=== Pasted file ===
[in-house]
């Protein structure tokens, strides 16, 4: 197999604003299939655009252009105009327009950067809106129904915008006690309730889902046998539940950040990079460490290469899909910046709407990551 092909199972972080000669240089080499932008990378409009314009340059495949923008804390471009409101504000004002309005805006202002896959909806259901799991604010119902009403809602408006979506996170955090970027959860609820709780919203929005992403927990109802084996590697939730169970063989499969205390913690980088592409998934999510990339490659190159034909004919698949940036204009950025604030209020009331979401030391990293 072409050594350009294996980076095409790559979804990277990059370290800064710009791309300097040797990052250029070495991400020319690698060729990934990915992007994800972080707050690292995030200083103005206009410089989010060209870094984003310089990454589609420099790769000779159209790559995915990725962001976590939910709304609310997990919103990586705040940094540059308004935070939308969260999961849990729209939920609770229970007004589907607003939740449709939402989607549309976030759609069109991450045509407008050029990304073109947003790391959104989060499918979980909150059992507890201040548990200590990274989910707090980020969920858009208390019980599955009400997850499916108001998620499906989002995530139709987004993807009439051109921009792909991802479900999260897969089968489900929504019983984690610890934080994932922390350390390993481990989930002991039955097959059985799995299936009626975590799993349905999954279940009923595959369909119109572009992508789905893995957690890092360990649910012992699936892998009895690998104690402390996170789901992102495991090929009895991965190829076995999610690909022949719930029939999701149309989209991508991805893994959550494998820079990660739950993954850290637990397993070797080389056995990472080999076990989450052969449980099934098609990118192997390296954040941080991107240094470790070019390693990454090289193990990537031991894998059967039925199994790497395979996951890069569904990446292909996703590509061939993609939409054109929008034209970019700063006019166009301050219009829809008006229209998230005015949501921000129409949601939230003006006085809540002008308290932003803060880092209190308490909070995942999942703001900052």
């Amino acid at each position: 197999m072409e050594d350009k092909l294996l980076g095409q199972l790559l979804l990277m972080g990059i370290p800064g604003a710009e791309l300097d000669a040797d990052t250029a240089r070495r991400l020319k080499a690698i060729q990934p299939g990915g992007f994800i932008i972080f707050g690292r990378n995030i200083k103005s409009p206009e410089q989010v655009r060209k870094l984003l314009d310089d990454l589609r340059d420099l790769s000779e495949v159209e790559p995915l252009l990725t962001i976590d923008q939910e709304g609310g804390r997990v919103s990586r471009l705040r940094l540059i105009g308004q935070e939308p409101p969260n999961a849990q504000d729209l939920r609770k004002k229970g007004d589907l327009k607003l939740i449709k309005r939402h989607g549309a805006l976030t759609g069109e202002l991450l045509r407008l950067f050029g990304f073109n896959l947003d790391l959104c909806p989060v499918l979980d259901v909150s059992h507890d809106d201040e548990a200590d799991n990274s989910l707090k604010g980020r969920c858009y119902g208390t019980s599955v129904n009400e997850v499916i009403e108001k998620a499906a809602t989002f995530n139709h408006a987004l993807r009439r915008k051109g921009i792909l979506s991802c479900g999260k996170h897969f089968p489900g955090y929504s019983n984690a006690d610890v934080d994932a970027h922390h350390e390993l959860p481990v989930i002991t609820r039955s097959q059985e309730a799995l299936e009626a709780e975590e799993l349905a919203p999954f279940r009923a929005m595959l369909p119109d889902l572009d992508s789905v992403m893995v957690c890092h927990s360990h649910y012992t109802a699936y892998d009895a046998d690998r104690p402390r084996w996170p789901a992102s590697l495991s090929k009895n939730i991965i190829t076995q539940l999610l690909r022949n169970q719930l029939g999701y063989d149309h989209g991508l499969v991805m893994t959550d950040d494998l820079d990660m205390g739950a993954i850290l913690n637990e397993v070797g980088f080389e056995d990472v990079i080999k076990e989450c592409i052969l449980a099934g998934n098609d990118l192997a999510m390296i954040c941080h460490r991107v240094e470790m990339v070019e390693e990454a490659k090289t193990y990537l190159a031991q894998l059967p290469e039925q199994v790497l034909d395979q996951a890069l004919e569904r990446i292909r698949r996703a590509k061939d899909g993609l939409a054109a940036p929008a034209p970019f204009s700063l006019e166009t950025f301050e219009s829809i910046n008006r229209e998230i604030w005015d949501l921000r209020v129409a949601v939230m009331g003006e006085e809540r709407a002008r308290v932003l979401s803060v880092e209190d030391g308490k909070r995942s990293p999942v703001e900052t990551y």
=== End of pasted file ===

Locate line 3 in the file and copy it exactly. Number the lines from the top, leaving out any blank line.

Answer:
């Amino acid at each position: 197999m072409e050594d350009k092909l294996l980076g095409q199972l790559l979804l990277m972080g990059i370290p800064g604003a710009e791309l300097d000669a040797d990052t250029a240089r070495r991400l020319k080499a690698i060729q990934p299939g990915g992007f994800i932008i972080f707050g690292r990378n995030i200083k103005s409009p206009e410089q989010v655009r060209k870094l984003l314009d310089d990454l589609r340059d420099l790769s000779e495949v159209e790559p995915l252009l990725t962001i976590d923008q939910e709304g609310g804390r997990v919103s990586r471009l705040r940094l540059i105009g308004q935070e939308p409101p969260n999961a849990q504000d729209l939920r609770k004002k229970g007004d589907l327009k607003l939740i449709k309005r939402h989607g549309a805006l976030t759609g069109e202002l991450l045509r407008l950067f050029g990304f073109n896959l947003d790391l959104c909806p989060v499918l979980d259901v909150s059992h507890d809106d201040e548990a200590d799991n990274s989910l707090k604010g980020r969920c858009y119902g208390t019980s599955v129904n009400e997850v499916i009403e108001k998620a499906a809602t989002f995530n139709h408006a987004l993807r009439r915008k051109g921009i792909l979506s991802c479900g999260k996170h897969f089968p489900g955090y929504s019983n984690a006690d610890v934080d994932a970027h922390h350390e390993l959860p481990v989930i002991t609820r039955s097959q059985e309730a799995l299936e009626a709780e975590e799993l349905a919203p999954f279940r009923a929005m595959l369909p119109d889902l572009d992508s789905v992403m893995v957690c890092h927990s360990h649910y012992t109802a699936y892998d009895a046998d690998r104690p402390r084996w996170p789901a992102s590697l495991s090929k009895n939730i991965i190829t076995q539940l999610l690909r022949n169970q719930l029939g999701y063989d149309h989209g991508l499969v991805m893994t959550d950040d494998l820079d990660m205390g739950a993954i850290l913690n637990e397993v070797g980088f080389e056995d990472v990079i080999k076990e989450c592409i052969l449980a099934g998934n098609d990118l192997a999510m390296i954040c941080h460490r991107v240094e470790m990339v070019e390693e990454a490659k090289t193990y990537l190159a031991q894998l059967p290469e039925q199994v790497l034909d395979q996951a890069l004919e569904r990446i292909r698949r996703a590509k061939d899909g993609l939409a054109a940036p929008a034209p970019f204009s700063l006019e166009t950025f301050e219009s829809i910046n008006r229209e998230i604030w005015d949501l921000r209020v129409a949601v939230m009331g003006e006085e809540r709407a002008r308290v932003l979401s803060v880092e209190d030391g308490k909070r995942s990293p999942v703001e900052t990551y």